It's that time of year in the Midwest that I dread. The beauty of the first snow is behind us. Now it's gray, muddy and hard to walk anywhere in a car-oriented town. Our city needs to figure out how it can afford to plow if another blizzard comes. Some say we are already over budget from the 17 inches we got one early December day. The excitement of family reunions from the holiday season is over. Now it'll be a miracle if we see our loved ones for a few months while everyone holes up and hibernates during the next couple of cold months.
Being holed up means more time for catching up on books, writing and movies. All these winter activities in Wisconsin typically involve a fresh pot of coffee. And that makes it a time of year to revisit where we get our coffee. It depends on who goes shopping, but we typically buy bags of the Breakfast Blend from a local roaster that distributes at our local grocery store. I like their business because they support many local organizations through corporate giving and providing beans for coffee tasting fundraisers at the local Rape Crisis Center.
However, my sister-in-law recently had an opportunity to work for TransFair USA and host a coffee-tasting contest in Brazil. She had been volunteering for months at TransFair. She was about to go back to her old retail job for the holidays but then they called her up and wanted to send her to Brazil to help coordinate the coffee-tasting contest. They kept a blog if you want to read more about it.
This contest was sponsored by TransFair USA, USAID, Sebrae-MG, and Walmart (yes, that Walmart). As reported in PR NewsWire, the contest culminated months of training for local farmers on how to bring their coffee beans to an international market. The contest was attended by many government officials from Brazil and the United Sates, as well as international coffee buyers.
She came to visit us shortly after she returned, and of course, brought back some fresh coffee from some of the finalists that she was fond of. What this did is rejuvenate our understanding of how a product that we consume nearly every day (and sometimes several times a day) gets into our drip pot or French press.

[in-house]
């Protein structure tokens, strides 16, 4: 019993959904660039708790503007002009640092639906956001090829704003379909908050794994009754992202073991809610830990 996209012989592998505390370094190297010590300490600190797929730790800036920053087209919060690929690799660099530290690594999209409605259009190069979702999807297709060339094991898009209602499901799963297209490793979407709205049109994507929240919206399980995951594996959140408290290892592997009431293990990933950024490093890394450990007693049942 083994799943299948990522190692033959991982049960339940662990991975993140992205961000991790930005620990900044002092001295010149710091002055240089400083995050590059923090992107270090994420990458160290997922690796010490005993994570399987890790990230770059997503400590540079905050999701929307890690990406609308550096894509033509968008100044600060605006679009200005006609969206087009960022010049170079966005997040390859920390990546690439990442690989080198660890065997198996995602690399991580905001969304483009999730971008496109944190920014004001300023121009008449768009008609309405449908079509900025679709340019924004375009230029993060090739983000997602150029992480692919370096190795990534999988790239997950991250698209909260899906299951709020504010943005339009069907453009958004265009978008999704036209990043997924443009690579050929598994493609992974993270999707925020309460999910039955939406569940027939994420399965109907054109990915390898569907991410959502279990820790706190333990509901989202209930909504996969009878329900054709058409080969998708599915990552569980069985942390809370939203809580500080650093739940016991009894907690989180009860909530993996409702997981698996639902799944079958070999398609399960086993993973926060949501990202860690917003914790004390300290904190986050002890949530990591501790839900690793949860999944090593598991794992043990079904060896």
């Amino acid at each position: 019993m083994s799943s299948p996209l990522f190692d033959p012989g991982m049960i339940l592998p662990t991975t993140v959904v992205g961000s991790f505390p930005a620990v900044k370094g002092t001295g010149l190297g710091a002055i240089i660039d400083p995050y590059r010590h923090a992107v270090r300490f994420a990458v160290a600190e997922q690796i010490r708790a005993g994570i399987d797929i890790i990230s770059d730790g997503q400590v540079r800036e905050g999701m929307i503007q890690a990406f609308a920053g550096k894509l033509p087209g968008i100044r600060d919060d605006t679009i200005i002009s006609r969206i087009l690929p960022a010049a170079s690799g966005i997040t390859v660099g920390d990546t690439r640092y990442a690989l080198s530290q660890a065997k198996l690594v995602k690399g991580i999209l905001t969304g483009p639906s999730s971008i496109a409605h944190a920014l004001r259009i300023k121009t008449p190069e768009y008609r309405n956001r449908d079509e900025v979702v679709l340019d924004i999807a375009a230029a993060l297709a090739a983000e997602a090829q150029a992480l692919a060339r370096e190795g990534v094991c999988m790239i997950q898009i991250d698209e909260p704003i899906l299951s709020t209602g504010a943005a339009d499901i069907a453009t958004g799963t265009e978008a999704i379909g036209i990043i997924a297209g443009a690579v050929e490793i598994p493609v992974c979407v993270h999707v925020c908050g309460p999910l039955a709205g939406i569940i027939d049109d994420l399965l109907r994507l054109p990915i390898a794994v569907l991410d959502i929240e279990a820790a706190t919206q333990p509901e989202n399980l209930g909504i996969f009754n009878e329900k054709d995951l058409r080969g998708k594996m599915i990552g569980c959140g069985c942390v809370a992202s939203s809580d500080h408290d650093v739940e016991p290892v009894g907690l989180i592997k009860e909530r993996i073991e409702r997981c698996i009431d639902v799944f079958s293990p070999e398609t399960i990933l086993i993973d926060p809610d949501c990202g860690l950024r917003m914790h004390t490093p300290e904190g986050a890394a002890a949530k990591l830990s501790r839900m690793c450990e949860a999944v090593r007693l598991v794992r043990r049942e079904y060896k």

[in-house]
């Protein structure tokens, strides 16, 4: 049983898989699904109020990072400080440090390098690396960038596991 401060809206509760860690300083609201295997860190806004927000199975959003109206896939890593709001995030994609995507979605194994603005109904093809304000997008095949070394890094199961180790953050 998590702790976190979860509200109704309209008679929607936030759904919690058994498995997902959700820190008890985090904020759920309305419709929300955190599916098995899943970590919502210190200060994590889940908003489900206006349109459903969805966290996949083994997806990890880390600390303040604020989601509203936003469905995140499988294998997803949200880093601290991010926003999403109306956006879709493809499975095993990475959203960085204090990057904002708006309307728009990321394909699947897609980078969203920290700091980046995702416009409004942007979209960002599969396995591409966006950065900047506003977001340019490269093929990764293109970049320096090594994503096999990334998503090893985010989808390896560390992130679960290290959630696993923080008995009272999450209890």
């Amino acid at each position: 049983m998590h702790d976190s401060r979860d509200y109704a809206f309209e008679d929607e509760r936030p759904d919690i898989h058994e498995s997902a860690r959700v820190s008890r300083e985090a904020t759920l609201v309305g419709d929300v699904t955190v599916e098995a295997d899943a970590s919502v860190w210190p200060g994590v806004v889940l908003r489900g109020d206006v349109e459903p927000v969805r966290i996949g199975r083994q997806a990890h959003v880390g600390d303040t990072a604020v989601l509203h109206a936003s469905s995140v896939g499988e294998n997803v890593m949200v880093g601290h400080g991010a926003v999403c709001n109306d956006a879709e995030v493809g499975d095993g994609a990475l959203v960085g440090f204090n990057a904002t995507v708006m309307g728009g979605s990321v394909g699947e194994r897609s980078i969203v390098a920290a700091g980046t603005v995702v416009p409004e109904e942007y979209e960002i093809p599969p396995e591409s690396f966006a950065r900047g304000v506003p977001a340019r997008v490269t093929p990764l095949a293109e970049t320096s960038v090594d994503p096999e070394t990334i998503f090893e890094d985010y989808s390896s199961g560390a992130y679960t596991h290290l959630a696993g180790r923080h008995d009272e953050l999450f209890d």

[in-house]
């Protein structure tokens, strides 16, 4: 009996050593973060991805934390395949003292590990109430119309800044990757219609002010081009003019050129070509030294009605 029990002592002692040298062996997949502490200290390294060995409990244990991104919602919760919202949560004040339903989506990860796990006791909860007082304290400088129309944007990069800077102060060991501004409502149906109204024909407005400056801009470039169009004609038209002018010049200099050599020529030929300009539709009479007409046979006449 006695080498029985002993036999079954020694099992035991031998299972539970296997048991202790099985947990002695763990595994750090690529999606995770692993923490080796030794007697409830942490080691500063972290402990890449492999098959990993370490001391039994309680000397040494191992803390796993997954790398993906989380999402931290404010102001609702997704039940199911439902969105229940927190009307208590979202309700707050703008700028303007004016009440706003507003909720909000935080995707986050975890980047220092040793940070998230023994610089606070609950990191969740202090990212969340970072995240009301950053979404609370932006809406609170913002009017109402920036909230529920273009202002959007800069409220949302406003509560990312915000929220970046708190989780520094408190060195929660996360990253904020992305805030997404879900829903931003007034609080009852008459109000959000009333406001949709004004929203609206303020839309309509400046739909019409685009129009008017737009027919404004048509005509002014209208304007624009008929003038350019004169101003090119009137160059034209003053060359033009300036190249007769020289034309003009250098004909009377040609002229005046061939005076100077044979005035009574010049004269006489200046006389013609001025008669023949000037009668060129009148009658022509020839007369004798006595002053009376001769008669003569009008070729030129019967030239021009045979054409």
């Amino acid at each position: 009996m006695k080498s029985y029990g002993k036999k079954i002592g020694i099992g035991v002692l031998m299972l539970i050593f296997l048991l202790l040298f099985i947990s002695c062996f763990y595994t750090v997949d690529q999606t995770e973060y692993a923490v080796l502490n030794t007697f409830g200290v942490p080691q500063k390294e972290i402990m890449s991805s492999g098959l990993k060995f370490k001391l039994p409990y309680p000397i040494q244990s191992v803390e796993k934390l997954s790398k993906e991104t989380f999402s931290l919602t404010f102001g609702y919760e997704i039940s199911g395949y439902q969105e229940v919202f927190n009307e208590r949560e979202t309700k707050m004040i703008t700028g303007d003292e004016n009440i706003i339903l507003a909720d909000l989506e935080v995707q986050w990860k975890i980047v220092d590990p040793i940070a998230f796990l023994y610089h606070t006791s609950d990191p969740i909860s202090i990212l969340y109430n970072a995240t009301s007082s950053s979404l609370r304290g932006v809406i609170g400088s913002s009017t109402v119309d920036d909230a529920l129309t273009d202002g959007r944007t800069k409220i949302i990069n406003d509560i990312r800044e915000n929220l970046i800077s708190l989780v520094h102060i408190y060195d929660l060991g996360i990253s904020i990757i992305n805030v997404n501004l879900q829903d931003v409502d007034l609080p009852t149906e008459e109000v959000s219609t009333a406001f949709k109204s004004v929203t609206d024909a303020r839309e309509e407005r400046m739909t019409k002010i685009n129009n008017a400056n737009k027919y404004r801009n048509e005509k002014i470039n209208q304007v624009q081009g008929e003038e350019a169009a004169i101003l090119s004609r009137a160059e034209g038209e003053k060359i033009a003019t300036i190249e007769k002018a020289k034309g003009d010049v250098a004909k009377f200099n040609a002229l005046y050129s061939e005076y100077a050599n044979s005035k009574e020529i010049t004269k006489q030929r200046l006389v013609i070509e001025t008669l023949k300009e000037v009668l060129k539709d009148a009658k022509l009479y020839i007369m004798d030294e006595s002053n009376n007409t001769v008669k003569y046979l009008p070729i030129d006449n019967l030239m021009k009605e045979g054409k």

A couple years ago, while in a class on the Prophets, we traveled to San Lucas Toliman, Guatemala, as part of the class. I spent a morning with a local coffee roaster, and learned about how grueling of a process it is. The part of the process I saw involved roasting the beans, and then spreading them out on a wire surface that helped remove dust and other impurities from the beans. We used palettes to sift through the coffee, keep it moving amidst all the heat so that the beans wouldn't burn and stick to each other. Dust was flying anywhere -- between the heat on my hands and the dust in my lungs, it was a very uncomfortable experience. After all the cups of coffees and soy vanilla mochas I've consumed, I had no idea how grueling it was to get to that soothing place of consumption. My sister-in-law's experience confirmed what I saw in Guatemala: most of the roasters and growers don't even drink their own coffee. They stick with inexpensive buckets of Folgers and instant coffees.
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Perhaps you are sitting down with a fresh cup of coffee right now to read this. In a time of resolutions, I hope we can all take the next step to understand where our coffee (and other food and beverage products) came from and how they got to our kitchen. There are ways you can get coffee almost directly from the roaster. The Diocese of New Ulm, Minn., offers coffee right from the San Lucas Toliman roasters and growers in Guatemala (although they have seen a shortage in coffee production this year because of drought and may not be able to fill your order). You can also look for Fair Trade Certified USA labels (the one offered by TransFair USA covers not just environmental standards but also workplace standards).
It's now time for this article to end and for you to get up for a fresh cup of brew. I hope you'll take some of these ideas into consideration to expand your imagination about how just a cup of coffee can be.
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